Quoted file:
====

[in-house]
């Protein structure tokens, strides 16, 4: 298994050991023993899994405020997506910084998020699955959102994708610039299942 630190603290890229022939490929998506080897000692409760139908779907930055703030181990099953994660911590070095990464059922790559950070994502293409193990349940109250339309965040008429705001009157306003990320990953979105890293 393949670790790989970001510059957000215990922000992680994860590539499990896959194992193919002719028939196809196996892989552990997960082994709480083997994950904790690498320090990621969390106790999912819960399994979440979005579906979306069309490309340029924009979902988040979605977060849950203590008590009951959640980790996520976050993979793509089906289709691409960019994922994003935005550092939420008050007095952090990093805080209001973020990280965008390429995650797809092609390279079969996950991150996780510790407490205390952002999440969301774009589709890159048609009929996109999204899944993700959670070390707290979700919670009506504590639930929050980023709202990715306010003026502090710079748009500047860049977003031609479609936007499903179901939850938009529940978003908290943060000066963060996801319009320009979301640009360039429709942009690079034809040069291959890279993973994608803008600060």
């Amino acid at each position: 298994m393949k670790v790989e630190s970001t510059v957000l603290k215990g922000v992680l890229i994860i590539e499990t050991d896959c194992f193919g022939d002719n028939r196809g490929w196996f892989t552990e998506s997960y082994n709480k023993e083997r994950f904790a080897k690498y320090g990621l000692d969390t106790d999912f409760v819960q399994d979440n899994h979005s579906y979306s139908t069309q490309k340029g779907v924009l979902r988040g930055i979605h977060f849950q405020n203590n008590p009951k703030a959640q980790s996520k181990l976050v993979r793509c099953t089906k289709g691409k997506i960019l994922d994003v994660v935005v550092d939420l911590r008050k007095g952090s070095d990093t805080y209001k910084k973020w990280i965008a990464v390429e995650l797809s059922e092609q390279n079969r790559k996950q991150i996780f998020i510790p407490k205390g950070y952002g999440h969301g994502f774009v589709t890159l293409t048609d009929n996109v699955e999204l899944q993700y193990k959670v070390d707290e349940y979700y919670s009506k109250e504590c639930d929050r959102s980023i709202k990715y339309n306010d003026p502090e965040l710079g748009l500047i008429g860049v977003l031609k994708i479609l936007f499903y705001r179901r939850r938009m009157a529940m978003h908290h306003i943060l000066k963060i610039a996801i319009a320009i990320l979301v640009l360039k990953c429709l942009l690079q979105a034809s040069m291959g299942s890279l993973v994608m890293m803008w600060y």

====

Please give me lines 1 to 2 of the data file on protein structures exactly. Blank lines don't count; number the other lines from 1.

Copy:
[in-house]
């Protein structure tokens, strides 16, 4: 298994050991023993899994405020997506910084998020699955959102994708610039299942 630190603290890229022939490929998506080897000692409760139908779907930055703030181990099953994660911590070095990464059922790559950070994502293409193990349940109250339309965040008429705001009157306003990320990953979105890293 393949670790790989970001510059957000215990922000992680994860590539499990896959194992193919002719028939196809196996892989552990997960082994709480083997994950904790690498320090990621969390106790999912819960399994979440979005579906979306069309490309340029924009979902988040979605977060849950203590008590009951959640980790996520976050993979793509089906289709691409960019994922994003935005550092939420008050007095952090990093805080209001973020990280965008390429995650797809092609390279079969996950991150996780510790407490205390952002999440969301774009589709890159048609009929996109999204899944993700959670070390707290979700919670009506504590639930929050980023709202990715306010003026502090710079748009500047860049977003031609479609936007499903179901939850938009529940978003908290943060000066963060996801319009320009979301640009360039429709942009690079034809040069291959890279993973994608803008600060």